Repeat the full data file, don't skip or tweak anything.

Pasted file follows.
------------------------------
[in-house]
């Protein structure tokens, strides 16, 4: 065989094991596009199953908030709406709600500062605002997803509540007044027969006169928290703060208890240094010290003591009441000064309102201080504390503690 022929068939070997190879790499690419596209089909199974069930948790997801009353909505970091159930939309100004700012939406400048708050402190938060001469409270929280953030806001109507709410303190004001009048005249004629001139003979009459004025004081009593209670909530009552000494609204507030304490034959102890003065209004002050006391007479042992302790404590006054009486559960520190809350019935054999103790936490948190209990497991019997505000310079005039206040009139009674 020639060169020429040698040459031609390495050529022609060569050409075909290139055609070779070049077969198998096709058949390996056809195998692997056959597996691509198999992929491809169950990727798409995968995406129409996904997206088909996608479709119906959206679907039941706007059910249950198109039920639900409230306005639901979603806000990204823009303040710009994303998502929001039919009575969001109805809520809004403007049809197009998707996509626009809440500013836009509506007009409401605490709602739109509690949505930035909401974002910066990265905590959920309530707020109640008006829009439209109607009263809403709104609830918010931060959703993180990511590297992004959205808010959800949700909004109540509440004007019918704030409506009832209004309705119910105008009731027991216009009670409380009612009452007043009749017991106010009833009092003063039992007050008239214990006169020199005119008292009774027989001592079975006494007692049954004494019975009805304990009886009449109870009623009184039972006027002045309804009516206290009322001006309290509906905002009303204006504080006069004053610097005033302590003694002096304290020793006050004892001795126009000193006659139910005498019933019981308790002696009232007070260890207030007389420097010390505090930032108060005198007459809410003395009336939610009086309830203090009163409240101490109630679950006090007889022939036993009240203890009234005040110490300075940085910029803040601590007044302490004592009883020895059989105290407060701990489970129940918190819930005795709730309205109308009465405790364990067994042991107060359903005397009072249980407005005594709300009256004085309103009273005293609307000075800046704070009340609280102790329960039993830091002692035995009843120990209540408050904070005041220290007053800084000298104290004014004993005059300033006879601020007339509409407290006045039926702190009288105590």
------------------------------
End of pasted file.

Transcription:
[in-house]
């Protein structure tokens, strides 16, 4: 065989094991596009199953908030709406709600500062605002997803509540007044027969006169928290703060208890240094010290003591009441000064309102201080504390503690 022929068939070997190879790499690419596209089909199974069930948790997801009353909505970091159930939309100004700012939406400048708050402190938060001469409270929280953030806001109507709410303190004001009048005249004629001139003979009459004025004081009593209670909530009552000494609204507030304490034959102890003065209004002050006391007479042992302790404590006054009486559960520190809350019935054999103790936490948190209990497991019997505000310079005039206040009139009674 020639060169020429040698040459031609390495050529022609060569050409075909290139055609070779070049077969198998096709058949390996056809195998692997056959597996691509198999992929491809169950990727798409995968995406129409996904997206088909996608479709119906959206679907039941706007059910249950198109039920639900409230306005639901979603806000990204823009303040710009994303998502929001039919009575969001109805809520809004403007049809197009998707996509626009809440500013836009509506007009409401605490709602739109509690949505930035909401974002910066990265905590959920309530707020109640008006829009439209109607009263809403709104609830918010931060959703993180990511590297992004959205808010959800949700909004109540509440004007019918704030409506009832209004309705119910105008009731027991216009009670409380009612009452007043009749017991106010009833009092003063039992007050008239214990006169020199005119008292009774027989001592079975006494007692049954004494019975009805304990009886009449109870009623009184039972006027002045309804009516206290009322001006309290509906905002009303204006504080006069004053610097005033302590003694002096304290020793006050004892001795126009000193006659139910005498019933019981308790002696009232007070260890207030007389420097010390505090930032108060005198007459809410003395009336939610009086309830203090009163409240101490109630679950006090007889022939036993009240203890009234005040110490300075940085910029803040601590007044302490004592009883020895059989105290407060701990489970129940918190819930005795709730309205109308009465405790364990067994042991107060359903005397009072249980407005005594709300009256004085309103009273005293609307000075800046704070009340609280102790329960039993830091002692035995009843120990209540408050904070005041220290007053800084000298104290004014004993005059300033006879601020007339509409407290006045039926702190009288105590």